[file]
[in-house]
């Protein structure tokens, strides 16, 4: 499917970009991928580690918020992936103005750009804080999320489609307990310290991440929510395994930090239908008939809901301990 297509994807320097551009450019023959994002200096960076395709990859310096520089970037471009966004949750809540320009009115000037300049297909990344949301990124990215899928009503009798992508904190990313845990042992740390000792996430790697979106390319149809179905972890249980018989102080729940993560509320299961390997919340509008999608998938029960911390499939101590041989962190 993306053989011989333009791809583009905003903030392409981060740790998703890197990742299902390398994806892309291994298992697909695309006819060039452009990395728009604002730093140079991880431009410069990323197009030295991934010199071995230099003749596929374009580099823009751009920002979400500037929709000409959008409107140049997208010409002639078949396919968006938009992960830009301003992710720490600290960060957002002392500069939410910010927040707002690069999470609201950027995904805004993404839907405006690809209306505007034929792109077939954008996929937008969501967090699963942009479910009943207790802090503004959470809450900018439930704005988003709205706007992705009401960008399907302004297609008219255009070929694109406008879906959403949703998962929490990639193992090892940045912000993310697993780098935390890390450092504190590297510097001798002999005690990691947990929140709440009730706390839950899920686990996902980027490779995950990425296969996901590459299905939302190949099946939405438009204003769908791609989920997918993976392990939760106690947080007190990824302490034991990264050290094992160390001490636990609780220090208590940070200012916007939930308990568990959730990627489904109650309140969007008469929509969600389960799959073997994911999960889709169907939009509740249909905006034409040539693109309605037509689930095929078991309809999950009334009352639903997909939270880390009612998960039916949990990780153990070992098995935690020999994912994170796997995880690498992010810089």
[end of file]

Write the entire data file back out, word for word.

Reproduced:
[in-house]
């Protein structure tokens, strides 16, 4: 499917970009991928580690918020992936103005750009804080999320489609307990310290991440929510395994930090239908008939809901301990 297509994807320097551009450019023959994002200096960076395709990859310096520089970037471009966004949750809540320009009115000037300049297909990344949301990124990215899928009503009798992508904190990313845990042992740390000792996430790697979106390319149809179905972890249980018989102080729940993560509320299961390997919340509008999608998938029960911390499939101590041989962190 993306053989011989333009791809583009905003903030392409981060740790998703890197990742299902390398994806892309291994298992697909695309006819060039452009990395728009604002730093140079991880431009410069990323197009030295991934010199071995230099003749596929374009580099823009751009920002979400500037929709000409959008409107140049997208010409002639078949396919968006938009992960830009301003992710720490600290960060957002002392500069939410910010927040707002690069999470609201950027995904805004993404839907405006690809209306505007034929792109077939954008996929937008969501967090699963942009479910009943207790802090503004959470809450900018439930704005988003709205706007992705009401960008399907302004297609008219255009070929694109406008879906959403949703998962929490990639193992090892940045912000993310697993780098935390890390450092504190590297510097001798002999005690990691947990929140709440009730706390839950899920686990996902980027490779995950990425296969996901590459299905939302190949099946939405438009204003769908791609989920997918993976392990939760106690947080007190990824302490034991990264050290094992160390001490636990609780220090208590940070200012916007939930308990568990959730990627489904109650309140969007008469929509969600389960799959073997994911999960889709169907939009509740249909905006034409040539693109309605037509689930095929078991309809999950009334009352639903997909939270880390009612998960039916949990990780153990070992098995935690020999994912994170796997995880690498992010810089």